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Game: Cats in Boxes Developer: LineartLemur Release Date: November 14 2019 Play the game in browser for free here! Genre: Action Strategy Shooter 2019-12-14_18-44-30_online-video-cutter.com.mp4 Cats in boxes is a bit different from most games I review, just because of how short it is, and, well, it naturally is since it's a game jam game. It would honestly be more appropriate to think of this game as a quick little flash game you find on all those free-to-play sites, especially since you can play it from your browser, which is a really nice touch. But that's not a bad thing at all! For a few minutes of your time, it's a fun little experience! It makes you think strategically as to when where and how to place and use all your units, without overwhelming you and giving you just enough of a challenge to keep you engaged. The artstyle had a very childish hand-drawn aesthetic to it, and it just adds to it's silly and nonsensical. The cats do look kinda off but for such a simplistic and short jam game, it really wasn't an issue for me when I was playing. If anything the style just grew on me as I played, it just seems fitting for such a goofy game. There's also a brief introduction storyboard type sequence which introduces the artstyle and the very simple story. The story is virtually non-existent, it's really just a mario type story, a simple motivation to add some quick context to what you're doing. There's also a choice to play as a "Hero" or "Villain". There's no difference between them gameplay-wise, it just gives you slightly different text to read at the beginning and the end of the game. The music of Cats in Boxes is equally simple. It's just one short looping sound bite, it got a little annoying for me towards the end, but ultimately it wasn't much of a problem. The music did all it needed to do, and without it the game would feel weirdly silent. The sound effects are equally serviceable, they never got annoying for me though. Now, while there's not much to say about visuals, story or music. The real fun of the game comes from the gameplay. The way it works is that you and the opposing team have a big fish you need to defend. Whoever has the fish with the most health left by the end of the round wins, and you move onto the next of 5 levels, where I enjoyed experimenting with different strategies to defend my fish. To defend, you have 4 different feline units, a shield using cat that can block attacks from enemy cats, a knife cat that can attack by charging with it's knife, a cat that can shoot tiny fish, and a healer cat. The really interesting mechanic that Cats in Boxes uses pretty well is how deploying units works, which is pretty much the one thing that makes this game a really fun quick experience. It allows for very interesting strategies to emerge and for you to think proactively in really unique ways! So anyway, yes, this is a very short review for a very short game, but I figured it was worth it for this unexpectedly well made jam game. So go over and give the game a try for a few minutes! Tell me what you thought of Cats in Boxes in the comments below! Thanks for reading!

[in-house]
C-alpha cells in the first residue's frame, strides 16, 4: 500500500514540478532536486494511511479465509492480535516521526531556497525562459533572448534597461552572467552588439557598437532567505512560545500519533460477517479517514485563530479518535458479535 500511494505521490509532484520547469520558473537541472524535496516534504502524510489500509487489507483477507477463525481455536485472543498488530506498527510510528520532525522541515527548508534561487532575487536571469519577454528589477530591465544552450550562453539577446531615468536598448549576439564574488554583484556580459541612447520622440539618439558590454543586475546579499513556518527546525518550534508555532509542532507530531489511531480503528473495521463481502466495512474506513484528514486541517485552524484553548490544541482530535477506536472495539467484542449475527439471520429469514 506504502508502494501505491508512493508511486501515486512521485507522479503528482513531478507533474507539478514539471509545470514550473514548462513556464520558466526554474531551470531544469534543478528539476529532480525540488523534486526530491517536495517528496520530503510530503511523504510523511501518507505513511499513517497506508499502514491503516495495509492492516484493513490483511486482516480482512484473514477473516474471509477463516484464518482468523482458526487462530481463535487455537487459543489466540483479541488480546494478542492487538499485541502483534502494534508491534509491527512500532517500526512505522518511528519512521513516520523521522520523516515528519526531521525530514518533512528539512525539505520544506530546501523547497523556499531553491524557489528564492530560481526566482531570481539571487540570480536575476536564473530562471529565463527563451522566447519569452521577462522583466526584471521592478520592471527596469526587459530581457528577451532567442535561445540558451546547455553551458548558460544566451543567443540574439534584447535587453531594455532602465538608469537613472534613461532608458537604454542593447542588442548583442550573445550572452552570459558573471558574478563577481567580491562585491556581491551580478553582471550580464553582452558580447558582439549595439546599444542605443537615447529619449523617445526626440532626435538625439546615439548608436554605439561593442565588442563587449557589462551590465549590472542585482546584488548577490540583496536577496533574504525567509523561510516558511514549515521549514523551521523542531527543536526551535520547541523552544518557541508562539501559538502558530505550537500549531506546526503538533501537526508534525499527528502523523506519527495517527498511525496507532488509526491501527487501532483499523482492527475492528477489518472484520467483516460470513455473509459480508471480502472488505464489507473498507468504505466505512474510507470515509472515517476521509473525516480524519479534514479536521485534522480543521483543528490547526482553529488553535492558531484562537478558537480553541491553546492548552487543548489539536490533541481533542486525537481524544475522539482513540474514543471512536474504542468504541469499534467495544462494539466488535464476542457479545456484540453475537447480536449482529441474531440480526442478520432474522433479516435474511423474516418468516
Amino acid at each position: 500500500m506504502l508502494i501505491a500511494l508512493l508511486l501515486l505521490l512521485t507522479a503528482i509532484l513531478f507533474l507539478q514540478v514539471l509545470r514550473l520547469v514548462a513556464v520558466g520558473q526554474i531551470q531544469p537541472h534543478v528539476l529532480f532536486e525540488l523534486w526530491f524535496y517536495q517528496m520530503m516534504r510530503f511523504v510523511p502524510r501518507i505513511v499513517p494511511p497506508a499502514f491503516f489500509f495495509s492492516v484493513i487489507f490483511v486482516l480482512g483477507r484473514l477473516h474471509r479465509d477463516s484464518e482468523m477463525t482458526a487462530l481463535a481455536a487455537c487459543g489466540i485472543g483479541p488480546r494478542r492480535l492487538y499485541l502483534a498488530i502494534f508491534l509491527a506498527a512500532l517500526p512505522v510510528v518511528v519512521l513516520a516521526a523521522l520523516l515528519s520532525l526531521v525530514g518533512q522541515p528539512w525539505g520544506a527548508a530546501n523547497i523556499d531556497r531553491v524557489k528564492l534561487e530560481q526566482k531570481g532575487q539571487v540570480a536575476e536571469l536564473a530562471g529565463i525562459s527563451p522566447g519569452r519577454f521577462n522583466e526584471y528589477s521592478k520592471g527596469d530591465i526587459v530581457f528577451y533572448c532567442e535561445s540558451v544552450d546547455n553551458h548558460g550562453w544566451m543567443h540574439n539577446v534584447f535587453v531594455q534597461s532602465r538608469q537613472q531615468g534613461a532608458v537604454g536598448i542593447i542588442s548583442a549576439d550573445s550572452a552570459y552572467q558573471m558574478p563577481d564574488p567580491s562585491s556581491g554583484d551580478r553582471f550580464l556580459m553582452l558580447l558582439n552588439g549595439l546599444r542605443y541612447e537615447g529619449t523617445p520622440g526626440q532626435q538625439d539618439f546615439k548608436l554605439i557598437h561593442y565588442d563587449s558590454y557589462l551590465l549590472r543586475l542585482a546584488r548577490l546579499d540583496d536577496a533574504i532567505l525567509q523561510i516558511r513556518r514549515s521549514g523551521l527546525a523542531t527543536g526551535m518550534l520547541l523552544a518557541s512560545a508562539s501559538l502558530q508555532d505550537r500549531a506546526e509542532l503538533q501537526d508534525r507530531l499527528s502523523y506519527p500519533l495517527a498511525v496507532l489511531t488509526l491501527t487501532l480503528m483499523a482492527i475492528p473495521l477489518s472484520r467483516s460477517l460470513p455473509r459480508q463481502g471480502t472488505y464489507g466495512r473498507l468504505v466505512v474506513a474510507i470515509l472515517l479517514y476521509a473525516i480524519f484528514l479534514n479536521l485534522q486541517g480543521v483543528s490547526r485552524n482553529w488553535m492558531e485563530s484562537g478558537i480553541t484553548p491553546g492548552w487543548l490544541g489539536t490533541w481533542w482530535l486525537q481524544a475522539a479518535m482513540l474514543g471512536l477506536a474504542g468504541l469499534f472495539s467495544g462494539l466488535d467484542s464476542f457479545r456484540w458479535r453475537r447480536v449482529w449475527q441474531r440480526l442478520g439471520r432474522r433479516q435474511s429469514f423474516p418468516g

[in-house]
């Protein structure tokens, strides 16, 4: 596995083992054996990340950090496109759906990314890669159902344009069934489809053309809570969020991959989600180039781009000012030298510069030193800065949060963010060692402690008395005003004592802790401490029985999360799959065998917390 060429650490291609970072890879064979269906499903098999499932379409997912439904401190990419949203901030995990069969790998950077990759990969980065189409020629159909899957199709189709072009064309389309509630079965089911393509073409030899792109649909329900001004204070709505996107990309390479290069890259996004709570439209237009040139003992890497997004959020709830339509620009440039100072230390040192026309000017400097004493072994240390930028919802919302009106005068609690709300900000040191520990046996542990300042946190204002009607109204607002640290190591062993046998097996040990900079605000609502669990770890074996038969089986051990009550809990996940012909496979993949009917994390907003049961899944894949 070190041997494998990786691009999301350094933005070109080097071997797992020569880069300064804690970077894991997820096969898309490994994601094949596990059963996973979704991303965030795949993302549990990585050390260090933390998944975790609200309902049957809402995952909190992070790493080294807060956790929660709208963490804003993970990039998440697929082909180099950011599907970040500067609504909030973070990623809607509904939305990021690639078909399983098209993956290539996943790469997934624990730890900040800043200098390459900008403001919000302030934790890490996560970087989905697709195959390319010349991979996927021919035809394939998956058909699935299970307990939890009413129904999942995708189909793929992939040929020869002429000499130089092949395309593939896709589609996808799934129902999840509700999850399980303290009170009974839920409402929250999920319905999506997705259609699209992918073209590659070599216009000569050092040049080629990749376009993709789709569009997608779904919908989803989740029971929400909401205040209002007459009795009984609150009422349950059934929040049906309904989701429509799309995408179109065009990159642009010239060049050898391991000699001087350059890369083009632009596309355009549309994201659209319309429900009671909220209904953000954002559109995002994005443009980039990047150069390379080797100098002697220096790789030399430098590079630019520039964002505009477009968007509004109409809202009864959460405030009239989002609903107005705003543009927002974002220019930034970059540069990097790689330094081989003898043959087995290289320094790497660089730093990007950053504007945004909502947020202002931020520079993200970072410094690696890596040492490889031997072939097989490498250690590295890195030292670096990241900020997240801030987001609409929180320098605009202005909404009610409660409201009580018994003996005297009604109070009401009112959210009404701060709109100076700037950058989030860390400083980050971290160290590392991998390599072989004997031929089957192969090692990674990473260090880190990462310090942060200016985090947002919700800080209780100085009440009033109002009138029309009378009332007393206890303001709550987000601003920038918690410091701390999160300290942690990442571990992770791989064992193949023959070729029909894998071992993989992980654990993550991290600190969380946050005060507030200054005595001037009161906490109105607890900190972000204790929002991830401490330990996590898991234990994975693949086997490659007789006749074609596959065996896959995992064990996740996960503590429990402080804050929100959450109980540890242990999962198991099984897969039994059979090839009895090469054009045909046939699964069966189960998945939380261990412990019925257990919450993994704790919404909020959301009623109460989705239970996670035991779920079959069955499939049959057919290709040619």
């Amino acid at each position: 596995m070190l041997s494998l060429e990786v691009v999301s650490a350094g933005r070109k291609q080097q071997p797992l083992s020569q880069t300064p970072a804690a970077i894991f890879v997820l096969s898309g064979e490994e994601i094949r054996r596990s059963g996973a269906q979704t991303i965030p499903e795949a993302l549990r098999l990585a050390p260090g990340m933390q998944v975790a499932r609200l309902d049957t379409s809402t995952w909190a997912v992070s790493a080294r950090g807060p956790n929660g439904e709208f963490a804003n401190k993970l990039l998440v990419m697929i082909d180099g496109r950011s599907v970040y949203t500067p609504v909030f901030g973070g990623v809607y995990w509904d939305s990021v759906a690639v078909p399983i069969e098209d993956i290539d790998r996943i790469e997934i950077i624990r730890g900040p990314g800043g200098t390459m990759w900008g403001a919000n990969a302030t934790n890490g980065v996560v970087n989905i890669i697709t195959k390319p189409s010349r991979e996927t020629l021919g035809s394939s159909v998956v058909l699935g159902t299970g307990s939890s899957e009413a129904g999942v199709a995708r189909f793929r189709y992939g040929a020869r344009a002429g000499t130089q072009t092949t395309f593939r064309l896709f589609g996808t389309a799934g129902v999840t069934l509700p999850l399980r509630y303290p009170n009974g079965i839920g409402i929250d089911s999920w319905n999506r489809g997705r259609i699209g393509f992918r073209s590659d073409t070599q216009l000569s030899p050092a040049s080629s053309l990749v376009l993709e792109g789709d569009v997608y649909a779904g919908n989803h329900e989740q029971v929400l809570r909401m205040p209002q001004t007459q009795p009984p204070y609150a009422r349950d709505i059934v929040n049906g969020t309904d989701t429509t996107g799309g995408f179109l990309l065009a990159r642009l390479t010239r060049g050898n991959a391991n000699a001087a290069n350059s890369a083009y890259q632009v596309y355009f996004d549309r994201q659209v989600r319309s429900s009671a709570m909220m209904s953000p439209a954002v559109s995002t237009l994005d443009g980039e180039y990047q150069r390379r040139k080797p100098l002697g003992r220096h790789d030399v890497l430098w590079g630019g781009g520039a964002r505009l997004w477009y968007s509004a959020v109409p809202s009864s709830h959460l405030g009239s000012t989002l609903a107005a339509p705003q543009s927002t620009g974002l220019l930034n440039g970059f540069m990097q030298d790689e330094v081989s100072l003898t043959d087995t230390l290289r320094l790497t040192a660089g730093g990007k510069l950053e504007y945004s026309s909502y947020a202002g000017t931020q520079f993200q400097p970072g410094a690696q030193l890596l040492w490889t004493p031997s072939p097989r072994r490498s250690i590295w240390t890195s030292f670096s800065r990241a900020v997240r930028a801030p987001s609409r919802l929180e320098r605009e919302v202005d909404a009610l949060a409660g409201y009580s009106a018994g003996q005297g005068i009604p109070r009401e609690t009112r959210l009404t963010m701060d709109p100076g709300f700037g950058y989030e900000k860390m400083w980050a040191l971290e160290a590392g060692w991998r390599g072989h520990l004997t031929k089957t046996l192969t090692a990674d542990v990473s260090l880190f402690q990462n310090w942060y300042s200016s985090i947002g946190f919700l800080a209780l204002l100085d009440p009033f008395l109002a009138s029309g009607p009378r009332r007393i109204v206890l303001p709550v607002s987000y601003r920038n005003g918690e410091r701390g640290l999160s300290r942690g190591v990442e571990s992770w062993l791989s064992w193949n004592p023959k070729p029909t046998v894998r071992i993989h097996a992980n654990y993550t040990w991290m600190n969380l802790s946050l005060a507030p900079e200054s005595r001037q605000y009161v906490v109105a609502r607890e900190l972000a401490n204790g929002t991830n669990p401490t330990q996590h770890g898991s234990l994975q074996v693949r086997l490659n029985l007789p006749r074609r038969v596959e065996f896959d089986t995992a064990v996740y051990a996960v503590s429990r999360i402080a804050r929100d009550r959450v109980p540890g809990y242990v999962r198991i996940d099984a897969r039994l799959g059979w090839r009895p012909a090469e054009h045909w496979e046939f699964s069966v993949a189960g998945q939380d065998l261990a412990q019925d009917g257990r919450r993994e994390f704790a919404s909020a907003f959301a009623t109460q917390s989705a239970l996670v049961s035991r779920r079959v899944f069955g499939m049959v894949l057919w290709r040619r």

Game: KnifeBoy Developer: Karl Rune Peter Fredriksson Release Date: October 18 2019 Buy the game on Steam here! Genre: MetroidVania Adventure So! KnifeBoy! It's a weird-ass game (as you can see from its screenshots) made by Karl Rune Peter Fredriksson , it has a very strange atmosphere to it with surreal visuals and music that makes you feel like you're in some alien world and lends itself to a very unique experience, but beyond that, it's honestly just a mediocre MetroidVania. Now, I don't consider myself a huge fan of the MetroidVania genre, but if you put a good MetroidVania in front of me, I'll have a dandy ol' time. I grew up playing lots of games that had you accessing new areas with new abilities and stuff, like The Legend of Zelda, Pokemon, and even more recent games like Shovel Knight I love finding secret areas with some kind of new ability or item I have. When done well, the sense of progression in these games feels very deserved and satisfying when you finally see what's behind those boulders you've passed like 50 times now. Doing this well isn't the easiest thing in the world though, a lot of things have to go right to have the player really get that feeling. What this game excels at though is the whole strange, surreal look and feel of everything. I really like games like this, games like LISA and artists like Jack Stauber, do an incredible job of just making people revel in the absolute chaos and 'what the fuck is happening' of it all, and at many points, KnifeBoy does just as well. Karl's creativity really shines through in a lot of really shocking and unexpected ways, nothing was off-limits, and he just did whatever the hell he wanted, and I just loved it. That said though, it did still suffer from a lot of problems. The visuals, which I can only describe as strange, is the first thing you'll notice. It has an admittedly amateurish feel to it, but that doesn't mean it looks bad, not at all! A lot of the visuals look great and fit the theming of the game perfectly! They create a chilling atmosphere of a weird alien world with intrigue and oddities everywhere. The game seems to have a solely comic book style to it at the beginning, it mostly retains this style, but noticeably diverges from this in many parts pretty effectively, only adding to the chaos of it all, with some assets being pngs of actual real-life rock faces, which I thought was pretty funny. The use of light is also used especially well to just keep building that odd atmosphere. The character designs are pretty much strictly comic book looking, which Karl's done a good job with! The designs themselves range from strange, to typical comic book supervillain, to gorey, to delightfully absurd, to sexual (if there's any rule 34 artists reading this, you'll have a field day with this game). The most confusing design of all though in my opinion is that of KnifeBoy himself, like, there's some pretty weird stuff in this game, but I still genuinely have no idea how Karl came up with the idea of having a giant blade coming out of a guy's forehead. It fits the weird theme of the game alright, but the giant blade as next to no real purpose, it's never used and rarely mentioned, with the only time it ever becomes relevant being with his spin attack and overdrive attack. And I've always wondered, how is going through doorways with his head? How uncomfortable is it to sleep? And wow that musta been hella painful for his mom. WE WANT ANSWERS KARL!... or at least I want answers Alright, anyway, the story in KnifeBoy is one thing that, at least the steam page seems to pride itself on, which is weird to me, because in my opinion, the story was probably the weakest part of the whole game. The biggest problem, at least for me, is how overwhelming the game is with introducing new characters, organizations, and places. The opening cutscene just name drops 8 different things within less than a minute, then just throws you into the world, and it continues to do this kind of thing throughout the game, making following the plot really hard. Or maybe I'm just a big dumb idiot who can't process more than 2 things at a time, I dunno, but that was my experience. Anyway, the plot basically comes down to "save girlfriend from the big bad", with an even more generic evil shadowy organization, which is anonymous for some reason, I thought it would be some social commentary about the dangers of hackers or something, but I didn't see any of that in my playthrough, the fact that the big bad is anonymous never plays into the narrative or gameplay at all during my playthrough, it could have just as easily been the lamp fan club or something. The ending was also really unsatisfying and made no sense to me, it just abruptly ends out of nowhere, with nothing being resolved and almost nothing being revealed. Something else that is supposed to add to the story are comic book pages which you can find throughout the game, which reveal KnifeBoy's past, and there is a full legitimate comic which serves as in interesting look into the past, and although it is at times unnecessary, not giving insight into the game itself, it is an interesting read. I just wish there was more done within the game since it was an admittedly boring change of pace to sit down and read an almost full-length comic. The game does shine with storytelling in a few spots, and it isn't usually with dialogue or cutscenes, but with the world itself, with boss designs, environments and secrets. Little sprinkles of lore that made me intrigued by who the bosses are and why they are where they are, it made me imagine what their stories could possibly be. My favourite character is actually one that you can only briefly meet twice, Karl Skandal, but whose personality, knowledge, location and design made him really interesting to me. The gameplay of KnifeBoy is pretty standard Metroidvania punching and jumping with some abilities thrown into the mix. However, the level design can sometimes be frustrating, with platforms being just too short to reach with a normal jump, but feel like overkill to use a double jump on. Then there are other platforms with spikes that are just awkward to get through. But the worst of this is the overworld, where unnecessary obstacles and platforms are just placed around at what looks like random, which makes going from place to place in the overworld frustrating and unsatisfying. The attacks are also pretty unbalanced and lead to some pretty repetitive fights, one ability you have from the beginning, the "overdrive" ability is treated like a super-powerful burst of energy you can only use a few times. But in practice, you have to be really precise with how you hit things with it, it forces you to stop making you unnecessarily vulnerable, and was completely useless in boss fights since it did just as much as your standard punch attack. The punch attack is also pretty overpowered, especially for your first attack given, you can stay suspended in the air for a while just by spamming the punch button and it seems to do more damage than the overdrive in boss battles, I always end up resorting to just punching since it's easy to control, does the most damage, has no cooldown and has a relatively generous range. Using other attacks and abilities you get just open you up to getting hit, with no benefit in damage, speed or controllability, with the dash you get near the beginning being a small exception. Overall, fighting just got boring for me, cause the best way to do it was to just spam the punch button with no strategy involved. On one other small note, there is a day/night system in KnifeBoy where certain areas are inaccessible during the day or night, this was just really annoying in my experience, and didn't add anything to the game. Although the game looks beautiful at night. Boss battles, however, were pretty fun, they were a highlight of the whole experience for me, boss battles in this game are a culmination of all the stuff I like about this game! Bat shit crazy stuff happening, you wondering what the lore behind each boss is with their weird designs and environments, fun and satisfying platforming, and secrets which, if found, let you straight up skip some boss fights. My only problem with them though is the same issue I was talking about in the last paragraph, they all just devolved to spamming the punch button, cause nothing else was worth the effort or risk. I also wish that bosses had more plot relevance, and had some build up so that I at least had an idea of who I would fight before getting there, but that's a relatively small problem. The music, OH THE MUSIC! The music is probably the most well-done thing in this game, I don't know if it's just my weird-ass taste in music, but, like 90% of the songs either fulfill their purpose perfectly in setting the atmosphere and feel of an area, or are just straight bangers. Karl can make you feel paranoid, scared, intrigued, excited, whatever he wants, the music in KnifeBoy is one of the reasons I kept playing and was excited and determined to continue despite all of its problems. Karl should definitely upload or release the soundtrack for the game because I would honestly add some of the tracks to my playlist. Now, the biggest problem by far in KnifeBoy is how unpolished and buggy the whole game is. Bugs were so frequent that I sometimes honestly wonder if Karl even playtested the game himself. From being warped inside of walls when going through doors, to straight-up losing abilities you need to beat the game forever for no reason, to parts of the map that are straight-up incomplete, to buggy and jittery movement on awkward terrain, to dying by going through doors, to being able to go through objects when paused, to being able to walk around on loading screens, to tons of grammar and spelling problems, to crouching being buggy, to certain abilities being buggy in certain areas. There are so many problems, I've had to restart my playthrough from the beginning 3 separate times because of softlocks to do this review. After losing an ability I needed to finish the game which I lost for good out of nowhere again, I even tried contacting Karl, which was very hard to do (open up your dms on twitter man pls). I needed to press F7 which brought the ability back for some reason? There was no way that I saw, that the player would know to do this, so, if unless you're lucky and know about the F7 thing, beating the game would literally be impossible, to no fault of your own. Overall, KnifeBoy is a really interesting game for its weird atmosphere alone, but doesn't really hold up otherwise, with its many problems outweighing the good things about the game in my opinion. My experience with KnifeBoy was frustrating and unsatisfying, but it definitely still has value in its unique feel, kick-ass music and occasional nice little moments. Tell me what you think in the comments! If you've played KnifeBoy, do you agree? Thanks for reading! You can follow Karl on twitter @KarlKaze